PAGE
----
Except for the desert marigold the seed for the Hemet property was acquired from local wild sources. The marigold, verbena, blue grama, and scarlet spiderling seed was simply scattered about and raked into the sandy soil. All four germinated readily but unlike most natives these germinated best in the warmer summer months and with a bit of "monsoonal" summer water. The verbena actually took several years before I noticed seedlings coming up thus an inherent dormancy mechanism must have been inhibiting germination. Very likely the heavy fruit coat. As seedlings often come up where you do not necessarily want them I found that all four species, if dug early, could be transplanted and moved around the yard as necessary. I installed a small cage around each one with shade cloth for protection if the weather was warm which summers in Hemet always are.
I am also experimenting with a number of other species. Just this past summer I raised up a box full of Clarkia cylindrica subsp. clavicarpa (speckled clarkia) in order to multiply the small collection of seed which I obtained from the Salt Creek populations near our Three Rivers home. Like all Clarkia species this one too is very showy, one of the standout dominant annuals in the Kaweah River drainage, and one that we wanted to reintroduce to our yard. Again this past summer I solarized several plots and this fall I sowed the clarkia seed.
On a small disturbed section of the property where a load of decomposed granite was dumped I also sowed purchased seed of several native grasses. The species which did well were Elymus glaucus (blue wild rye), and Stipa pulchra (purple needlegrass). Again here I simply roughed up the soil, sowed the seed and raked it in. In a separate site a small patch of Stipa cernua (nodding needlegrass) which I seeded in two years ago has thus far been hanging on and most lovely - but not naturalizing yet. I will likely learn much from these early attempts and hope to document over time on both my successes and failures.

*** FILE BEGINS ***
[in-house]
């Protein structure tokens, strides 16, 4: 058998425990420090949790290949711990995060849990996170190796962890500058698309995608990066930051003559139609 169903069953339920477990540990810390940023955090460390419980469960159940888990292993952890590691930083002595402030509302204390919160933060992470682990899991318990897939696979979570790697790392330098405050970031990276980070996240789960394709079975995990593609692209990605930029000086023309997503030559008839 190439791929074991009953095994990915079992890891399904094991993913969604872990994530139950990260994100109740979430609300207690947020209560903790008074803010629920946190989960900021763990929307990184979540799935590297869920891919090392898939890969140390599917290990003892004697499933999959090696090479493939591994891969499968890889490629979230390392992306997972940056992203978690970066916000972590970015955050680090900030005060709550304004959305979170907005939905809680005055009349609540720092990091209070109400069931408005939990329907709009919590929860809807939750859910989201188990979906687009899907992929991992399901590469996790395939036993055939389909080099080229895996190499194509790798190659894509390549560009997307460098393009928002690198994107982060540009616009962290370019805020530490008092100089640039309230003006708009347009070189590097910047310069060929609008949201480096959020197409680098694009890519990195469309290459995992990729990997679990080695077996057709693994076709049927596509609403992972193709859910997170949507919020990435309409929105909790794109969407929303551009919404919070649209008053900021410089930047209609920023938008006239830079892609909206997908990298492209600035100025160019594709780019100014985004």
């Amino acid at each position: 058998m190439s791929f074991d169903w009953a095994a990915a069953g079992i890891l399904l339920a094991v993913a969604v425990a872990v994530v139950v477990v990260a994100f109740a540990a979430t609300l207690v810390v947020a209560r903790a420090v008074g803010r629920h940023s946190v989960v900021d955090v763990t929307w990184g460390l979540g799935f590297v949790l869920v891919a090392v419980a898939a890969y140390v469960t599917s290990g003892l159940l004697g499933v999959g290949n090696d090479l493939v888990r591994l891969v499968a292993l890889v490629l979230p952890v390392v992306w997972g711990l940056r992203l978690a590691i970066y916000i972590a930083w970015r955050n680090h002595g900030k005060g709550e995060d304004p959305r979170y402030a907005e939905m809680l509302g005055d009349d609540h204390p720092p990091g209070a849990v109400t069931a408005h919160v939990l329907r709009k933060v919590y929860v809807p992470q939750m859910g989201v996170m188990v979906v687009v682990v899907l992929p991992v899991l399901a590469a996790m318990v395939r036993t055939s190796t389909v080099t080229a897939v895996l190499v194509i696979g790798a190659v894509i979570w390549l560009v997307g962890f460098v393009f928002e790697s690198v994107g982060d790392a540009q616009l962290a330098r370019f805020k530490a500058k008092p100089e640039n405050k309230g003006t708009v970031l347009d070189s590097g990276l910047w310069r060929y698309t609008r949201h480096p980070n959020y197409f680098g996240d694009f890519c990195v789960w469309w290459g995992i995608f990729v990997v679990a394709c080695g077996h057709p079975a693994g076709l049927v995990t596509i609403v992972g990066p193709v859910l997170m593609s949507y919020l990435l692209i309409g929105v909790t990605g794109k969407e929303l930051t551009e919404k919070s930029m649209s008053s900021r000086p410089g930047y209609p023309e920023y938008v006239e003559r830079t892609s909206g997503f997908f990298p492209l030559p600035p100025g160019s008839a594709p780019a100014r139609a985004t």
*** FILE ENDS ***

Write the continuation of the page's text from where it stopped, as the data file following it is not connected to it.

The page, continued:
So, back to where I started with the mustang clover. Here are some images of my seed regen boxes. They have worked very well for me to regenerate seed stocks of many different annual species. The boxes are made of recycled cedar fencing, measure 18" square, 7" deep, and have a 1/4 mesh hardware cloth bottom on which I layer newspaper to hold the soil. Three strips of wooden cleats keep the boxes off the ground and less likely to be invaded by ants and various other pests. The ropes were an idea I had after straining myself attempting to move these cumbersome and rather heavy boxes. The ropes allow me to easily drag the boxes about to sunnier or more shady locations, or just to move them to storage areas after the harvest season. The metal fencing is basically just to keep my dog out and the neighborhood cats from using them as litter boxes. Here are current photos of the mustang clover in progress and other lovely flowers I have grown using this method.
Enjoy your local flora - and the fauna which it brings - in the wild and in your own yard.
Native Plant Sales - Now is the season!
CNPS San Gabriel Chapter native plant sale Saturday November 8th 9:00 - 2:00. Plant sales are as much about people as about plants, especially the smaller CNPS chapter ones. Very dynamic and fun events.
September 18th, 2014
Building....first blog post coming soon
Michael Wall - Hemet, CA